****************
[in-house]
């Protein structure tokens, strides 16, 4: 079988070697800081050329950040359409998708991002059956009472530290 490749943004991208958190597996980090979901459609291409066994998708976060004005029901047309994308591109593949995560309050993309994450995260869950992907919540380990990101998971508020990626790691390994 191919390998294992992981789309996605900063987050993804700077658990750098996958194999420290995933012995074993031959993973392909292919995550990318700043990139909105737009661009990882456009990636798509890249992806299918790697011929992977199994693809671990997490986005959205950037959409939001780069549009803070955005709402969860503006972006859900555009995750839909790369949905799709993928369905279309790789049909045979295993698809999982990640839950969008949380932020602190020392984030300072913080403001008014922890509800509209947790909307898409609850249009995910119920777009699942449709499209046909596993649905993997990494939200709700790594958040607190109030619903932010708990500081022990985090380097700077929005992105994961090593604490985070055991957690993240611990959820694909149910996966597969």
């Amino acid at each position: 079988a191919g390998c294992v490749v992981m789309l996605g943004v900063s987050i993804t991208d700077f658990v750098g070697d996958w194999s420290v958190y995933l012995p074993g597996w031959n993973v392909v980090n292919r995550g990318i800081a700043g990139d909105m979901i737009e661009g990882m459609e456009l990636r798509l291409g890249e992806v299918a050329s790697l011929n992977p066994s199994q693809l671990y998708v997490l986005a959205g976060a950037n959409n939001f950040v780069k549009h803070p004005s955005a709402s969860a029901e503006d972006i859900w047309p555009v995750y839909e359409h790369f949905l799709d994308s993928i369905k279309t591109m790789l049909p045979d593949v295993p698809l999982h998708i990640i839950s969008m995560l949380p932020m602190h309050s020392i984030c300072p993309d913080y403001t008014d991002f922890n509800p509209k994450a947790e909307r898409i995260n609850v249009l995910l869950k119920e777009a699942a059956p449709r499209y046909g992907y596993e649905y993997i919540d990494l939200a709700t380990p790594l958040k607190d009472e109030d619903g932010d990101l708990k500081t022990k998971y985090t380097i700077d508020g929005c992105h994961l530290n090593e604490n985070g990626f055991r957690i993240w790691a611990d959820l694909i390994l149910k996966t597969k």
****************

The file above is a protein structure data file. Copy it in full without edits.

[in-house]
């Protein structure tokens, strides 16, 4: 079988070697800081050329950040359409998708991002059956009472530290 490749943004991208958190597996980090979901459609291409066994998708976060004005029901047309994308591109593949995560309050993309994450995260869950992907919540380990990101998971508020990626790691390994 191919390998294992992981789309996605900063987050993804700077658990750098996958194999420290995933012995074993031959993973392909292919995550990318700043990139909105737009661009990882456009990636798509890249992806299918790697011929992977199994693809671990997490986005959205950037959409939001780069549009803070955005709402969860503006972006859900555009995750839909790369949905799709993928369905279309790789049909045979295993698809999982990640839950969008949380932020602190020392984030300072913080403001008014922890509800509209947790909307898409609850249009995910119920777009699942449709499209046909596993649905993997990494939200709700790594958040607190109030619903932010708990500081022990985090380097700077929005992105994961090593604490985070055991957690993240611990959820694909149910996966597969």
């Amino acid at each position: 079988a191919g390998c294992v490749v992981m789309l996605g943004v900063s987050i993804t991208d700077f658990v750098g070697d996958w194999s420290v958190y995933l012995p074993g597996w031959n993973v392909v980090n292919r995550g990318i800081a700043g990139d909105m979901i737009e661009g990882m459609e456009l990636r798509l291409g890249e992806v299918a050329s790697l011929n992977p066994s199994q693809l671990y998708v997490l986005a959205g976060a950037n959409n939001f950040v780069k549009h803070p004005s955005a709402s969860a029901e503006d972006i859900w047309p555009v995750y839909e359409h790369f949905l799709d994308s993928i369905k279309t591109m790789l049909p045979d593949v295993p698809l999982h998708i990640i839950s969008m995560l949380p932020m602190h309050s020392i984030c300072p993309d913080y403001t008014d991002f922890n509800p509209k994450a947790e909307r898409i995260n609850v249009l995910l869950k119920e777009a699942a059956p449709r499209y046909g992907y596993e649905y993997i919540d990494l939200a709700t380990p790594l958040k607190d009472e109030d619903g932010d990101l708990k500081t022990k998971y985090t380097i700077d508020g929005c992105h994961l530290n090593e604490n985070g990626f055991r957690i993240w790691a611990d959820l694909i390994l149910k996966t597969k």